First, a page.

KABUL, Afghanistan — Separate attacks by suicide bombers — one targeting President Ashraf Ghani’s election rally and a second that ripped through the center of the Afghan capital — killed at least 48 people and wounded scores more Tuesday in the deadliest single day since a peace agreement with Taliban insurgents was declared dead.
The Taliban claimed responsibility for both blasts, saying an explosives-laden motorcycle targeted Ghani’s election rally being held on the outskirts of Charakar in northern Parwan province. Ghani was present but unhurt, his campaign chief said. In that explosion, 26 people were killed, according to Nasrat Rahimi, spokesman for the Interior Ministry. Four among the dead were Afghan military personnel, he said. Another 42 people were wounded, many of them women and children.
In the second bombing, just hours later in the heart of Kabul not far from the U.S. Embassy, the Taliban said they were targeting an Afghan army base. They killed 22 people, government officials said. Scores more were wounded.
The violence comes as Afghanistan faces presidential elections on Sept. 28 — a vote the Taliban vehemently oppose. The insurgent group has warned Afghans not to vote in the election and said their fighters would target election campaigns as well as polling stations.
The bomber who attacked Ghani's rally detonated his explosives at the entrance to the rally, according to Hamed Aziz, a spokesman form Ghani's campaign office. But Aziz said the explosion occurred some distance from where Ghani was addressing a crowd of about 2,200.
Ghani condemned both attacks.
“By continuing their crimes, the Taliban have once again proven that they have no will and desire for peace and stability in Afghanistan and that all their movements are nothing but deceit,” Ghani was quoted as saying in a statement released by the presidential palace.
There were many women and children among the casualties in the bombing near Ghani’s rally, said Dr. Qasim Sangin, a local official.
Local television footage of the attack showed twisted wreckage and charred remains of military and police vehicles that were apparently positioned near where the powerful blast.
Firdaus Faramarz, spokesman for the Kabul police chief, said the attack in the heart of the Afghan capital took place near Massood Square, a deeply congested intersection in the center of Kabul. NATO and U.S. compounds are located nearby as are several Afghan government ministries.
Zabihullah Mujahid, a Taliban spokesman, released a statement to the media saying Taliban suicide bombers were behind both attacks.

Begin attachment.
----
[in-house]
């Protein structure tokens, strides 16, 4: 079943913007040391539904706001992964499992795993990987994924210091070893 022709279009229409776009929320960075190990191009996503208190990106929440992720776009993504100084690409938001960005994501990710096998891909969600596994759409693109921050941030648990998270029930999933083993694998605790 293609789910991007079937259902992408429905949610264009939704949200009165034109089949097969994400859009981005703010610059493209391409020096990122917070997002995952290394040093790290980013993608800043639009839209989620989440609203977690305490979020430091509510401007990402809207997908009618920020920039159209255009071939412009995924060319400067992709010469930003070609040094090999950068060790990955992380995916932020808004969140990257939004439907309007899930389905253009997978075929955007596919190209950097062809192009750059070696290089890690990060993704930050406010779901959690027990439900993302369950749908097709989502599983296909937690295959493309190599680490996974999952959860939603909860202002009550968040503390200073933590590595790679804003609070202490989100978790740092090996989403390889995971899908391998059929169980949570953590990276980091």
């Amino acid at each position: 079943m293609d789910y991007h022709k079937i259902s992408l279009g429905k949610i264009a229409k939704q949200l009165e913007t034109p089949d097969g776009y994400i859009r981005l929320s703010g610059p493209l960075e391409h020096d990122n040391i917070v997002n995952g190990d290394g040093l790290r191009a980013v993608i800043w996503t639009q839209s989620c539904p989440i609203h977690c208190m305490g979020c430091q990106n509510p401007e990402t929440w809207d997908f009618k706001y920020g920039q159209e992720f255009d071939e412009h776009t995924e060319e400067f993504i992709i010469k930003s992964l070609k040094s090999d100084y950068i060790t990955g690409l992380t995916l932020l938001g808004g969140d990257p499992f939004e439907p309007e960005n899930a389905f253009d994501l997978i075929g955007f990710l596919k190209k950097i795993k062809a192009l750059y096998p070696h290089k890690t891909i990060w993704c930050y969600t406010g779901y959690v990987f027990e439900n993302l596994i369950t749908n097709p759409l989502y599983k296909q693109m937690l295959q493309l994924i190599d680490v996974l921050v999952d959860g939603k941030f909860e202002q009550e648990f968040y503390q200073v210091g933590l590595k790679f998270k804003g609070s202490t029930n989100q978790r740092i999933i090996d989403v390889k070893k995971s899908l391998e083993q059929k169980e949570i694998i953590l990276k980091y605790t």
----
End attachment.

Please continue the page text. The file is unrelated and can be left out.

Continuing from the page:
In Parwan, Mujahid said the bomber targeted presidential guards who were protecting Ghani and the rally, along with other members of the security forces. Four military personnel were among the dead.
Campaigning for the Afghan elections resumed last week after President Donald Trump declared that the U.S.-Taliban talks, which have been going on for months in the Gulf Arab state of Qatar, are over.
Most presidential candidates had suspended their campaigns while negotiations were taking place and as the U.S. peace envoy, Zalmay Khalilzad, said a deal was all but signed.
Trump’s tweets at the beginning of September declaring the deal and the talks were “dead” launched the war-battered nation on an election campaign.
Ghani, who had been sidelined during much of the talks between Khalilzad and the Taliban, resumed campaigning immediately and had been steadfast in his demand that presidential polls should take place.
Khalilzad and some of Ghani’s rivals, however had talked of establishing an interim administration to run the country while a peace deal was implemented.
In the aftermath of the scrapped talks, Afghans braced for what many expected to be an increase in violence. The Taliban have refused to discuss a cease-fire and have stepped up attacks across the country. Meanwhile, Afghan forces backed by their U.S. allies have intensified raids on militant hideouts in recent weeks.
The Taliban have also refused to meet with representatives of Ghani’s government for talks but it was two attacks in Kabul in recent weeks that caused Trump to halt the negotiations with the Taliban, including one that killed two NATO soldiers, one of whom was an American. Another U.S. soldier died in combat in Afghanistan on Monday.
Monday’s death was the 17th U.S. combat death in Afghanistan this year, according to the Pentagon’s count. There also have been three non-combat deaths this year. More than 2,400 Americans have died in the nearly 18-year war.
Even as the bombs went off in Afghanistan, the Taliban were on the move looking for support.
On Tuesday, the Afghan Taliban were in Iran visiting officials in Tehran, while last week they were in the Russian capital holding consultations with Zamir Kabulov, President Vladimir Putin’s envoy for Afghanistan.
Iran’s semi-official Borna news agency on Tuesday quoted the spokesman of the Foreign Ministry there, Abbas Mousavi, as saying the Afghan delegation discussed “the latest” developments with Iranian officials.
Associated Press writers Kathy Gannon in Islamabad and Nasser Karimi in Tehran, Iran, contributed to this report.